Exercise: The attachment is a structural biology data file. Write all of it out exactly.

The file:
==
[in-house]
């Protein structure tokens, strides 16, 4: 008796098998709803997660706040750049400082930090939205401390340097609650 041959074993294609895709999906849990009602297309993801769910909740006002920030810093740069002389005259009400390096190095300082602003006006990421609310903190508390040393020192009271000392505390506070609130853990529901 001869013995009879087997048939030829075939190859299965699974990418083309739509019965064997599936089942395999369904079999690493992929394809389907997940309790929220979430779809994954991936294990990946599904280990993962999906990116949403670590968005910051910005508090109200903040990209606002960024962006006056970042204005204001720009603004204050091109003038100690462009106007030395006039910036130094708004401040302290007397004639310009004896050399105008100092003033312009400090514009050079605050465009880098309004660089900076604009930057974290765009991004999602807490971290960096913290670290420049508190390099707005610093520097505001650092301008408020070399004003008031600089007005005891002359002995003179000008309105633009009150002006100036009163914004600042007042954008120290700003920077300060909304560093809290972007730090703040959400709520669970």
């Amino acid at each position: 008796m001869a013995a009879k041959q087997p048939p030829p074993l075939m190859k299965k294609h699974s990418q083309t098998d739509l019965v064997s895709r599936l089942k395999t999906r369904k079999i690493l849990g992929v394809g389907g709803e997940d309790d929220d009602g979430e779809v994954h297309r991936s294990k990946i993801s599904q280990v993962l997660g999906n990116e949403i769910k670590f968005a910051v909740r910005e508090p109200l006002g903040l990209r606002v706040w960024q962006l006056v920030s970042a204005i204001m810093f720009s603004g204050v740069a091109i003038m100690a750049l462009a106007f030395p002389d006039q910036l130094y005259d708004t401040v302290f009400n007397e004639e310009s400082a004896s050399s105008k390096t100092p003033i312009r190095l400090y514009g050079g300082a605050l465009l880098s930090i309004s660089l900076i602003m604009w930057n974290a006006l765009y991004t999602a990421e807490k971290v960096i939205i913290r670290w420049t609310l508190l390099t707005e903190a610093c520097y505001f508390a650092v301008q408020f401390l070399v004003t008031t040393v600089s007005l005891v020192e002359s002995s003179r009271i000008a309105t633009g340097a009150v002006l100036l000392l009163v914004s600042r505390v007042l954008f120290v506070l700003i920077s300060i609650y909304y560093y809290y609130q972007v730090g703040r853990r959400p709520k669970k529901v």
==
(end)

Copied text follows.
[in-house]
């Protein structure tokens, strides 16, 4: 008796098998709803997660706040750049400082930090939205401390340097609650 041959074993294609895709999906849990009602297309993801769910909740006002920030810093740069002389005259009400390096190095300082602003006006990421609310903190508390040393020192009271000392505390506070609130853990529901 001869013995009879087997048939030829075939190859299965699974990418083309739509019965064997599936089942395999369904079999690493992929394809389907997940309790929220979430779809994954991936294990990946599904280990993962999906990116949403670590968005910051910005508090109200903040990209606002960024962006006056970042204005204001720009603004204050091109003038100690462009106007030395006039910036130094708004401040302290007397004639310009004896050399105008100092003033312009400090514009050079605050465009880098309004660089900076604009930057974290765009991004999602807490971290960096913290670290420049508190390099707005610093520097505001650092301008408020070399004003008031600089007005005891002359002995003179000008309105633009009150002006100036009163914004600042007042954008120290700003920077300060909304560093809290972007730090703040959400709520669970």
């Amino acid at each position: 008796m001869a013995a009879k041959q087997p048939p030829p074993l075939m190859k299965k294609h699974s990418q083309t098998d739509l019965v064997s895709r599936l089942k395999t999906r369904k079999i690493l849990g992929v394809g389907g709803e997940d309790d929220d009602g979430e779809v994954h297309r991936s294990k990946i993801s599904q280990v993962l997660g999906n990116e949403i769910k670590f968005a910051v909740r910005e508090p109200l006002g903040l990209r606002v706040w960024q962006l006056v920030s970042a204005i204001m810093f720009s603004g204050v740069a091109i003038m100690a750049l462009a106007f030395p002389d006039q910036l130094y005259d708004t401040v302290f009400n007397e004639e310009s400082a004896s050399s105008k390096t100092p003033i312009r190095l400090y514009g050079g300082a605050l465009l880098s930090i309004s660089l900076i602003m604009w930057n974290a006006l765009y991004t999602a990421e807490k971290v960096i939205i913290r670290w420049t609310l508190l390099t707005e903190a610093c520097y505001f508390a650092v301008q408020f401390l070399v004003t008031t040393v600089s007005l005891v020192e002359s002995s003179r009271i000008a309105t633009g340097a009150v002006l100036l000392l009163v914004s600042r505390v007042l954008f120290v506070l700003i920077s300060i609650y909304y560093y809290y609130q972007v730090g703040r853990r959400p709520k669970k529901v």